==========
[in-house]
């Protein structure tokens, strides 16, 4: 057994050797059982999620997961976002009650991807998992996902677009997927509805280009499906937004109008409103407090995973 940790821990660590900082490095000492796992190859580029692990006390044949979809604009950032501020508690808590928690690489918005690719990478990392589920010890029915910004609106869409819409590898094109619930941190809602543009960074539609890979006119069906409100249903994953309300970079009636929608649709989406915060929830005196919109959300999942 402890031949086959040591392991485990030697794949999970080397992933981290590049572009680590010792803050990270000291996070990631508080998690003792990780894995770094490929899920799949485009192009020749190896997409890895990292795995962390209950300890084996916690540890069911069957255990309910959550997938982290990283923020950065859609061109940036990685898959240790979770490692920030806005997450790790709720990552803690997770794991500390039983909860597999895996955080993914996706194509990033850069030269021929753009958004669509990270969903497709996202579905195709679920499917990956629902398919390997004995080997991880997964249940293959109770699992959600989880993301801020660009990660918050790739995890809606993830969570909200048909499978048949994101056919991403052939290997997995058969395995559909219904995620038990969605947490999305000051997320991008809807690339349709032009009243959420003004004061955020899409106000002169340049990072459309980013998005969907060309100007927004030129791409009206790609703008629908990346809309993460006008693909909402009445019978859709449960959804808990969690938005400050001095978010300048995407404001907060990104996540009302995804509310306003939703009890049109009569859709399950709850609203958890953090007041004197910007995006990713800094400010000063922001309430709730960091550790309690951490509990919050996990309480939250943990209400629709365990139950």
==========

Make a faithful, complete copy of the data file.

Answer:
[in-house]
């Protein structure tokens, strides 16, 4: 057994050797059982999620997961976002009650991807998992996902677009997927509805280009499906937004109008409103407090995973 940790821990660590900082490095000492796992190859580029692990006390044949979809604009950032501020508690808590928690690489918005690719990478990392589920010890029915910004609106869409819409590898094109619930941190809602543009960074539609890979006119069906409100249903994953309300970079009636929608649709989406915060929830005196919109959300999942 402890031949086959040591392991485990030697794949999970080397992933981290590049572009680590010792803050990270000291996070990631508080998690003792990780894995770094490929899920799949485009192009020749190896997409890895990292795995962390209950300890084996916690540890069911069957255990309910959550997938982290990283923020950065859609061109940036990685898959240790979770490692920030806005997450790790709720990552803690997770794991500390039983909860597999895996955080993914996706194509990033850069030269021929753009958004669509990270969903497709996202579905195709679920499917990956629902398919390997004995080997991880997964249940293959109770699992959600989880993301801020660009990660918050790739995890809606993830969570909200048909499978048949994101056919991403052939290997997995058969395995559909219904995620038990969605947490999305000051997320991008809807690339349709032009009243959420003004004061955020899409106000002169340049990072459309980013998005969907060309100007927004030129791409009206790609703008629908990346809309993460006008693909909402009445019978859709449960959804808990969690938005400050001095978010300048995407404001907060990104996540009302995804509310306003939703009890049109009569859709399950709850609203958890953090007041004197910007995006990713800094400010000063922001309430709730960091550790309690951490509990919050996990309480939250943990209400629709365990139950």